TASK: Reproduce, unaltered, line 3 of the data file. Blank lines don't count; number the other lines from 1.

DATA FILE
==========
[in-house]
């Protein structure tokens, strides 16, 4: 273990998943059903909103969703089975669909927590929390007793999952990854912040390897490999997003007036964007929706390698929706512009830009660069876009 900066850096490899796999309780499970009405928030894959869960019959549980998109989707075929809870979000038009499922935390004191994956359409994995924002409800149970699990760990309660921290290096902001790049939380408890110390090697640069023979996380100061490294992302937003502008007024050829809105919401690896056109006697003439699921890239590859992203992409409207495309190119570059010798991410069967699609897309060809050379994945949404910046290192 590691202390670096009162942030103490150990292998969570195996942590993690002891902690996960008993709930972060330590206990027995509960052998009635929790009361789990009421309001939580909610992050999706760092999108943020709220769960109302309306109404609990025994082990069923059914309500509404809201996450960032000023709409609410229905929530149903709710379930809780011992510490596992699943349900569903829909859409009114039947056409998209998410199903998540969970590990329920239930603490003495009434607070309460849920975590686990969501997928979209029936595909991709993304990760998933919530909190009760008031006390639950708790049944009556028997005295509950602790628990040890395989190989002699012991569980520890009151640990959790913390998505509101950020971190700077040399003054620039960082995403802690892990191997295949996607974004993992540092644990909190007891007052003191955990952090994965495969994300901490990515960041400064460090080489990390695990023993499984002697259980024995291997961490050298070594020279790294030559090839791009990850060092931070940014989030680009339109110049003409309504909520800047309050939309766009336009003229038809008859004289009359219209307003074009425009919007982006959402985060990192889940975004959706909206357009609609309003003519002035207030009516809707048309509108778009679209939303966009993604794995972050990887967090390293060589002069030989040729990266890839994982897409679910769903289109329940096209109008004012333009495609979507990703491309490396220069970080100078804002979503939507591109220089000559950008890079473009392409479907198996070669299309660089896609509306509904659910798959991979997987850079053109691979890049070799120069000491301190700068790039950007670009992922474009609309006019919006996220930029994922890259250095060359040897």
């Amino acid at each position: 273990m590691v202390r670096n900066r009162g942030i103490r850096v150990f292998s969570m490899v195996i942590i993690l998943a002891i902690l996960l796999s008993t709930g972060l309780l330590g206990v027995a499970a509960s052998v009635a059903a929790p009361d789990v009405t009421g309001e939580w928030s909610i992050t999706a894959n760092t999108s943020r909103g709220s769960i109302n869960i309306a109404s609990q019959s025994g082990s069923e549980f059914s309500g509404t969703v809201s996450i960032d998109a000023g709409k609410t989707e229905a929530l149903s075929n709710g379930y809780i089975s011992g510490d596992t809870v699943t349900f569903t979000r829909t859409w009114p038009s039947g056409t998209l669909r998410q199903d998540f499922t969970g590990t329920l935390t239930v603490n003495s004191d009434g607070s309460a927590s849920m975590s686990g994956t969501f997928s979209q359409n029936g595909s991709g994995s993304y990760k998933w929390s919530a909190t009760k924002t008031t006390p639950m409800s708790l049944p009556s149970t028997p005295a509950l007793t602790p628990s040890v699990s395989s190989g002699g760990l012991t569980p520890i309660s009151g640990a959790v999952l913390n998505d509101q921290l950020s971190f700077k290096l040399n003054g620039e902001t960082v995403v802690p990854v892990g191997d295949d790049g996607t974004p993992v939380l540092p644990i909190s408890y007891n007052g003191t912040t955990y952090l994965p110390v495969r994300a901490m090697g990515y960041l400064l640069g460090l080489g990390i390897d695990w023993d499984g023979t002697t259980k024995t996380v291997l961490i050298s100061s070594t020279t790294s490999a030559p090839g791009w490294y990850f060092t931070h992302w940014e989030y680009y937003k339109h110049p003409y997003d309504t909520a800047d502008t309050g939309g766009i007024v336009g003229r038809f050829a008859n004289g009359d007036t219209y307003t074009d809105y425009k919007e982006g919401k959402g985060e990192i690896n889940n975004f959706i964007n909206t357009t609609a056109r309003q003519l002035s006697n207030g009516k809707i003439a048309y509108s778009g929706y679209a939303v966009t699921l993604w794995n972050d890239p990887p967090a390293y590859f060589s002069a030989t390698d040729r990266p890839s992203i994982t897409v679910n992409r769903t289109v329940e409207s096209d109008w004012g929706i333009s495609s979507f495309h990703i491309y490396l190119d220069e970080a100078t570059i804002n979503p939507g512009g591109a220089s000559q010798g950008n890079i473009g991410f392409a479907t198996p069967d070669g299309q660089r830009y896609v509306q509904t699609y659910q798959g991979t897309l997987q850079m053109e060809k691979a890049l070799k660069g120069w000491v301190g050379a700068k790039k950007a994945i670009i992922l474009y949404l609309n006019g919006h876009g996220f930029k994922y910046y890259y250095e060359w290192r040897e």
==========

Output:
């Amino acid at each position: 273990m590691v202390r670096n900066r009162g942030i103490r850096v150990f292998s969570m490899v195996i942590i993690l998943a002891i902690l996960l796999s008993t709930g972060l309780l330590g206990v027995a499970a509960s052998v009635a059903a929790p009361d789990v009405t009421g309001e939580w928030s909610i992050t999706a894959n760092t999108s943020r909103g709220s769960i109302n869960i309306a109404s609990q019959s025994g082990s069923e549980f059914s309500g509404t969703v809201s996450i960032d998109a000023g709409k609410t989707e229905a929530l149903s075929n709710g379930y809780i089975s011992g510490d596992t809870v699943t349900f569903t979000r829909t859409w009114p038009s039947g056409t998209l669909r998410q199903d998540f499922t969970g590990t329920l935390t239930v603490n003495s004191d009434g607070s309460a927590s849920m975590s686990g994956t969501f997928s979209q359409n029936g595909s991709g994995s993304y990760k998933w929390s919530a909190t009760k924002t008031t006390p639950m409800s708790l049944p009556s149970t028997p005295a509950l007793t602790p628990s040890v699990s395989s190989g002699g760990l012991t569980p520890i309660s009151g640990a959790v999952l913390n998505d509101q921290l950020s971190f700077k290096l040399n003054g620039e902001t960082v995403v802690p990854v892990g191997d295949d790049g996607t974004p993992v939380l540092p644990i909190s408890y007891n007052g003191t912040t955990y952090l994965p110390v495969r994300a901490m090697g990515y960041l400064l640069g460090l080489g990390i390897d695990w023993d499984g023979t002697t259980k024995t996380v291997l961490i050298s100061s070594t020279t790294s490999a030559p090839g791009w490294y990850f060092t931070h992302w940014e989030y680009y937003k339109h110049p003409y997003d309504t909520a800047d502008t309050g939309g766009i007024v336009g003229r038809f050829a008859n004289g009359d007036t219209y307003t074009d809105y425009k919007e982006g919401k959402g985060e990192i690896n889940n975004f959706i964007n909206t357009t609609a056109r309003q003519l002035s006697n207030g009516k809707i003439a048309y509108s778009g929706y679209a939303v966009t699921l993604w794995n972050d890239p990887p967090a390293y590859f060589s002069a030989t390698d040729r990266p890839s992203i994982t897409v679910n992409r769903t289109v329940e409207s096209d109008w004012g929706i333009s495609s979507f495309h990703i491309y490396l190119d220069e970080a100078t570059i804002n979503p939507g512009g591109a220089s000559q010798g950008n890079i473009g991410f392409a479907t198996p069967d070669g299309q660089r830009y896609v509306q509904t699609y659910q798959g991979t897309l997987q850079m053109e060809k691979a890049l070799k660069g120069w000491v301190g050379a700068k790039k950007a994945i670009i992922l474009y949404l609309n006019g919006h876009g996220f930029k994922y910046y890259y250095e060359w290192r040897e």